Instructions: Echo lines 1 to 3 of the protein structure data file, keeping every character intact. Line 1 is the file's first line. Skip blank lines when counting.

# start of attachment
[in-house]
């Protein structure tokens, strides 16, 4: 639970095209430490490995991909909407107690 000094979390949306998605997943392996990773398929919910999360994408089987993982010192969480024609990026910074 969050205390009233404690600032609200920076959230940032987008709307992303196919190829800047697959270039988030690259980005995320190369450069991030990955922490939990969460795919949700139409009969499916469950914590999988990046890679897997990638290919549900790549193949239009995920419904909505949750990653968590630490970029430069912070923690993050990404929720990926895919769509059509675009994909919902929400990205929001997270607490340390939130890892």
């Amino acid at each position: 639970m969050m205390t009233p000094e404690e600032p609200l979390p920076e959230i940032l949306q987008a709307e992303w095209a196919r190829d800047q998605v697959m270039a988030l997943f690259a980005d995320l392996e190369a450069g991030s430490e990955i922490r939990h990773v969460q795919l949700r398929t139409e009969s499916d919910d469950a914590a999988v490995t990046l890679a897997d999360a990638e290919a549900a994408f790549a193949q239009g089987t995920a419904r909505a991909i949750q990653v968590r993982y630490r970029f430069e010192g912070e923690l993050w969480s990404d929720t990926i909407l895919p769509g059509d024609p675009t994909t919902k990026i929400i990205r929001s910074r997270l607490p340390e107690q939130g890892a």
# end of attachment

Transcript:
[in-house]
């Protein structure tokens, strides 16, 4: 639970095209430490490995991909909407107690 000094979390949306998605997943392996990773398929919910999360994408089987993982010192969480024609990026910074 969050205390009233404690600032609200920076959230940032987008709307992303196919190829800047697959270039988030690259980005995320190369450069991030990955922490939990969460795919949700139409009969499916469950914590999988990046890679897997990638290919549900790549193949239009995920419904909505949750990653968590630490970029430069912070923690993050990404929720990926895919769509059509675009994909919902929400990205929001997270607490340390939130890892």
């Amino acid at each position: 639970m969050m205390t009233p000094e404690e600032p609200l979390p920076e959230i940032l949306q987008a709307e992303w095209a196919r190829d800047q998605v697959m270039a988030l997943f690259a980005d995320l392996e190369a450069g991030s430490e990955i922490r939990h990773v969460q795919l949700r398929t139409e009969s499916d919910d469950a914590a999988v490995t990046l890679a897997d999360a990638e290919a549900a994408f790549a193949q239009g089987t995920a419904r909505a991909i949750q990653v968590r993982y630490r970029f430069e010192g912070e923690l993050w969480s990404d929720t990926i909407l895919p769509g059509d024609p675009t994909t919902k990026i929400i990205r929001s910074r997270l607490p340390e107690q939130g890892a």